No Time to Die: 3 1/2 stars out of 4

James Bond movies have always kind of felt like Indian food to me: all the individual elements are there, but I never walk away excited to come back. I think, at least with the Bond films, timing could be a big factor. I didn’t start watching them until the beginning of the Pierce Brosnan era, and by the time he was exchanging lame double-entendres with Denise Richards, the experience was just embarrassing for everyone involved.

We all know what happened next. After another corny outing with Halle Berry, the franchise ditched its outdated vibe and went for a gritty aesthetic, inspired by contemporary spy flicks like the Jason Bourne movies and Tom Cruise’s Mission Impossible adventures. But even then, even though I could say the Daniel Craig movies were better, the only installments I really liked were the ones that didn’t follow the Bond formula, like Skyfall.

No Time to Die is very much a tribute to the Bond franchise, but it has no interest in following the Bond formula. And that’s probably why I enjoyed it as much as I did.

The movie picks up where 2015’s Spectre left off: the evil Blofeld (Christoph Waltz) is in prison, and Bond has ridden off into the sunset with Madeleine (Lea Seydoux), the love of his life. We find them in Italy, living life free of care and of MI6, but of course that doesn’t last for long. Soon we learn of new villains, and new super-weapons, and like Michael Corleone of old, Bond gets dragged back in for another showdown with the fate of humanity on the line.

OK, so I guess it does follow the Bond formula, now that I think about it.

Maybe it’s just the little differences that give it a new vibe. Bond isn’t much of a womanizer anymore, even after he has to temporarily part ways with Madeleine. When he does meet a new femme fatale–like Ana de Armas’s scene-stealing Cuban agent Paloma–he doesn’t try to get in bed with her. He does get pretty flirty with woman named Nomi (Lashana Lynch), but the mood gets killed when he learns that she’s got his old job…and his agent number.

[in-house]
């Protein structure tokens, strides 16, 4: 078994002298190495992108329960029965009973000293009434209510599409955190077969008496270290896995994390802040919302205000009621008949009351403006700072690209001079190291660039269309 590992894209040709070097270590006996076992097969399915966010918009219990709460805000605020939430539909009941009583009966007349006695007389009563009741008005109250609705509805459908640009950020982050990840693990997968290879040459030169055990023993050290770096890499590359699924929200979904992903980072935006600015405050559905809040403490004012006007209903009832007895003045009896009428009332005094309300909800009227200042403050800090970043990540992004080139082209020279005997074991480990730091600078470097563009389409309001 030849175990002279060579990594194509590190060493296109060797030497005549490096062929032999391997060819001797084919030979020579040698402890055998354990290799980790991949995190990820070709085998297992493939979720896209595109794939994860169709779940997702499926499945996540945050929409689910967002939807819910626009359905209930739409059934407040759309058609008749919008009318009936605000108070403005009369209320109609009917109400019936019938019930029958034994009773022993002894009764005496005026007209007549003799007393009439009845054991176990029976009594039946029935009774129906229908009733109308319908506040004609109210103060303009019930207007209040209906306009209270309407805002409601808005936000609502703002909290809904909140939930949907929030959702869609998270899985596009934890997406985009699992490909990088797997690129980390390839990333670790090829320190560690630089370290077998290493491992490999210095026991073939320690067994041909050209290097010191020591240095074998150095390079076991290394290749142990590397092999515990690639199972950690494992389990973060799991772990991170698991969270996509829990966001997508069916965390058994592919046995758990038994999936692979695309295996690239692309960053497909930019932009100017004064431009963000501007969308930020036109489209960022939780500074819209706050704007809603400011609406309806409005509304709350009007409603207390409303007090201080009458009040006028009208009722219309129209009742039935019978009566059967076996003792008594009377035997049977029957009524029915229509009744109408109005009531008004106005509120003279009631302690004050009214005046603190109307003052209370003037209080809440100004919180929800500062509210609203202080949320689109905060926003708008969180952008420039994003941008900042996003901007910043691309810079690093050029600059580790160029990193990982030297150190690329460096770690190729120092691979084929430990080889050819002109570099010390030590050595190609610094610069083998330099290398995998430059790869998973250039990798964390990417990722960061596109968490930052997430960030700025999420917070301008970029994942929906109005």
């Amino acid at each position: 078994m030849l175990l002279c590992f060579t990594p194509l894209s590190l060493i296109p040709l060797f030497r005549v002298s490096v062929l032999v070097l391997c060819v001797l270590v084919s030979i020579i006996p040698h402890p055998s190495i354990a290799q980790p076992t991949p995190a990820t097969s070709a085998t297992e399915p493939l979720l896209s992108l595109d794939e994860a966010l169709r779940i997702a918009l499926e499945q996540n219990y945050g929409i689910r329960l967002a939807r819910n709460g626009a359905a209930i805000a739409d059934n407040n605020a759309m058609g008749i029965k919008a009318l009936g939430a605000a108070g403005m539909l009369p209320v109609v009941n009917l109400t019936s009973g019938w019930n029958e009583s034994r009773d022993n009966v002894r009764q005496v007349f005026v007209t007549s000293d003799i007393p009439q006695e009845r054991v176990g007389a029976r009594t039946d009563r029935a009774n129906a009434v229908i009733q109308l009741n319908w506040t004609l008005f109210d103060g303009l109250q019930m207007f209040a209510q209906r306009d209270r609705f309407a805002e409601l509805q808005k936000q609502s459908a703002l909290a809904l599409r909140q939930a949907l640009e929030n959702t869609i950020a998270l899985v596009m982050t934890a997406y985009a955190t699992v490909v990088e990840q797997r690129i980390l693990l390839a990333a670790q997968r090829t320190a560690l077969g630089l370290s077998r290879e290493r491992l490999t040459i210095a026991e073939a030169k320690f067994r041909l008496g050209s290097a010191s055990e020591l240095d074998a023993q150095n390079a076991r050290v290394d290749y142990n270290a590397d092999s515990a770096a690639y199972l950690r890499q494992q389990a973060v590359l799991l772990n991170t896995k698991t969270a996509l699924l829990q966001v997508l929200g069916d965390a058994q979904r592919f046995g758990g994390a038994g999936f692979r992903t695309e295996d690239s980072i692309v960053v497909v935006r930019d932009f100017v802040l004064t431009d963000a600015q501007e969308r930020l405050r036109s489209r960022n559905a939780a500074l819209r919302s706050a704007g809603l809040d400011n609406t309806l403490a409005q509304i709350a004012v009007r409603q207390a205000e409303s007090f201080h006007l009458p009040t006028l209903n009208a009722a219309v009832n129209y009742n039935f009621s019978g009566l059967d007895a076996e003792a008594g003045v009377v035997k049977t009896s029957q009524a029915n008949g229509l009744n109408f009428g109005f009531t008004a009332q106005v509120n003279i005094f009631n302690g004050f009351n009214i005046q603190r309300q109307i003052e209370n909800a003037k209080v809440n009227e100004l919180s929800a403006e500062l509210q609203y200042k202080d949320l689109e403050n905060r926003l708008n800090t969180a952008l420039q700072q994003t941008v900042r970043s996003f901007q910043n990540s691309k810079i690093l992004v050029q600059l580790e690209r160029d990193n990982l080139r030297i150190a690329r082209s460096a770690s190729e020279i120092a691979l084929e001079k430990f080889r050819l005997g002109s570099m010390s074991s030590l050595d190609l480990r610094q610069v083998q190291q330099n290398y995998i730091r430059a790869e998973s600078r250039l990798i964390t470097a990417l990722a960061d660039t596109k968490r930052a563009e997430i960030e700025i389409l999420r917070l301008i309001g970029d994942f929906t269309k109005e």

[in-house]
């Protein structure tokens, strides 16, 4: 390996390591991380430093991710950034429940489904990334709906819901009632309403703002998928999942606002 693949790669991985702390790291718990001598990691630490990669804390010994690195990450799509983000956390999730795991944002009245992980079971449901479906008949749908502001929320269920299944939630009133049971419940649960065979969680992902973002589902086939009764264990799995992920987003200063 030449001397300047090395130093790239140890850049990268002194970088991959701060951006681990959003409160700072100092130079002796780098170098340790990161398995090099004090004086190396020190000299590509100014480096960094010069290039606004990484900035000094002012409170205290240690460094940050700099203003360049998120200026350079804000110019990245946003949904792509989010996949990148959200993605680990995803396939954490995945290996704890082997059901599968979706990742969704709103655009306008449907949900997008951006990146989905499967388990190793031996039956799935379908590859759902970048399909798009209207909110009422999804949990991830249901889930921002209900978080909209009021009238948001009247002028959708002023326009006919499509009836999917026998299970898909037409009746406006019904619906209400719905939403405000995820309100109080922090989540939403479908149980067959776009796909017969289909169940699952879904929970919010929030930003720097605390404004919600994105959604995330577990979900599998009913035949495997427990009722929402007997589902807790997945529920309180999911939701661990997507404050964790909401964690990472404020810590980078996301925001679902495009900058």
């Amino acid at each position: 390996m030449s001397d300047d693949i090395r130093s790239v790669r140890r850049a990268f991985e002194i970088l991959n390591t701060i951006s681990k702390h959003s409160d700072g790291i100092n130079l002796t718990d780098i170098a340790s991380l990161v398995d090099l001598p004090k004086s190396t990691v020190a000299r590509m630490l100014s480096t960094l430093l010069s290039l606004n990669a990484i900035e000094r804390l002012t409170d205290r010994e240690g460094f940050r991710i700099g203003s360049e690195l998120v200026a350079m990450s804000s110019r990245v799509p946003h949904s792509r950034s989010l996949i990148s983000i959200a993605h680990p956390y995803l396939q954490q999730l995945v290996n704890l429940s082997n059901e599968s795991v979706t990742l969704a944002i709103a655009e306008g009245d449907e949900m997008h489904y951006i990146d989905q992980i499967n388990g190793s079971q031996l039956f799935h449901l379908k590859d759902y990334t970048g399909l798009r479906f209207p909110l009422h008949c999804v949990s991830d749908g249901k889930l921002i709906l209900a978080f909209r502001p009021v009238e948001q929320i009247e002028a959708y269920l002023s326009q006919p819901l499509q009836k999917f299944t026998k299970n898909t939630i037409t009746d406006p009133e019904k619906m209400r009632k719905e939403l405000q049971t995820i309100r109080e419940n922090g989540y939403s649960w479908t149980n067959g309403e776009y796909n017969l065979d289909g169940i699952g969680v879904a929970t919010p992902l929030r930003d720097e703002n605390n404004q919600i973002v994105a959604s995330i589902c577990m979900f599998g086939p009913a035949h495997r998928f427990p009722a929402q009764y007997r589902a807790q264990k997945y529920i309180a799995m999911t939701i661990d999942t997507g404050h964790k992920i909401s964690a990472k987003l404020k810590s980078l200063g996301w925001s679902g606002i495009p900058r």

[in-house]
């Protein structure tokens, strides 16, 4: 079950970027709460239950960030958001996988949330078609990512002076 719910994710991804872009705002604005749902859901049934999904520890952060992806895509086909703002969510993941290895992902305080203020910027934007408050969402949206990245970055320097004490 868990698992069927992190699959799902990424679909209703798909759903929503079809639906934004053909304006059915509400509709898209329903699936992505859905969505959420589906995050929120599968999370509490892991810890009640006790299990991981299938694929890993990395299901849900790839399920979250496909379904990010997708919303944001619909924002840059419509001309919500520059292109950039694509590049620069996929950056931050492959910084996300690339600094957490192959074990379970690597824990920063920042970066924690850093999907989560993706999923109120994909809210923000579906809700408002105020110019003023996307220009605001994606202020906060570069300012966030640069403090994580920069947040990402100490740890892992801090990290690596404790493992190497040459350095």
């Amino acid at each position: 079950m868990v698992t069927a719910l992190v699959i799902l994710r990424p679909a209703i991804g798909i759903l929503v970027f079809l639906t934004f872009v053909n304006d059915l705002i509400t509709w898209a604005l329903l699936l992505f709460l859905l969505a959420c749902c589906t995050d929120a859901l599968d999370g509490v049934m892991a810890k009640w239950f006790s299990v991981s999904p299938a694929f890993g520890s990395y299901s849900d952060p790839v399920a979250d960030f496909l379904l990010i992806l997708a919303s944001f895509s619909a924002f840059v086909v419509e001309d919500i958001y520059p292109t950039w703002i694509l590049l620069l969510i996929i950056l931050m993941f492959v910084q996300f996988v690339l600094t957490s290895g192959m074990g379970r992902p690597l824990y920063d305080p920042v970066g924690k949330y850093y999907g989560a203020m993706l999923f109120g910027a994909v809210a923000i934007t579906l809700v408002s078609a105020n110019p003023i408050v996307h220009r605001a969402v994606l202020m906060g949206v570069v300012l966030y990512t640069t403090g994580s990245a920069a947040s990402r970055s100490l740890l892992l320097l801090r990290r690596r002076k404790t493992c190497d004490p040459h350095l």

As the 25th (and longest?) movie in the franchise, and the formal sendoff for Craig, No Time to Die also takes time to celebrate its history, which is why we get cameos from past Bond cars like the DB5 and the vicious-looking Vantage from the Timothy Dalton era. As dramatic as the film’s finale may be, an early scene with the DB5 may still be the highlight of the entire movie.

That finale will probably be what people remember best, and of course it’s the thing that would be inappropriate to write about in any detail. I’ve probably only seen about 1/3rd to 1/2 of the Bond movies, but I can still say with certainty that No Time to Die ends in a way no other Bond film has attempted.

It’s no perfect movie; Cary Joji Fukunaga’s film gives in to that old action cliche that requires the script to introduce a new bad guy who is even worse than the previous bad guy who was supposedly the mastermind, but I guess isn’t now that the new movie needs to raise the stakes. But if you can look past that kind of stuff, you won’t need to be a Bond fan to enjoy this one. And for Bond fans who have been waiting a year and a half for the movie to come out (thanks, COVID), No Time to Die should certainly be worth the wait.

Time will tell how history and critics like me come to see the Daniel Craig era. A lot of that may depend on where the franchise goes next. But at least for now, a solid run gets to finish on a high note.

Unlike with most Bond movies, I may have to head back to the theater for seconds.

No Time to Die is rated PG-13 for your standard chaotic but not-quite-offensive action violence, sensuality, and profanity.

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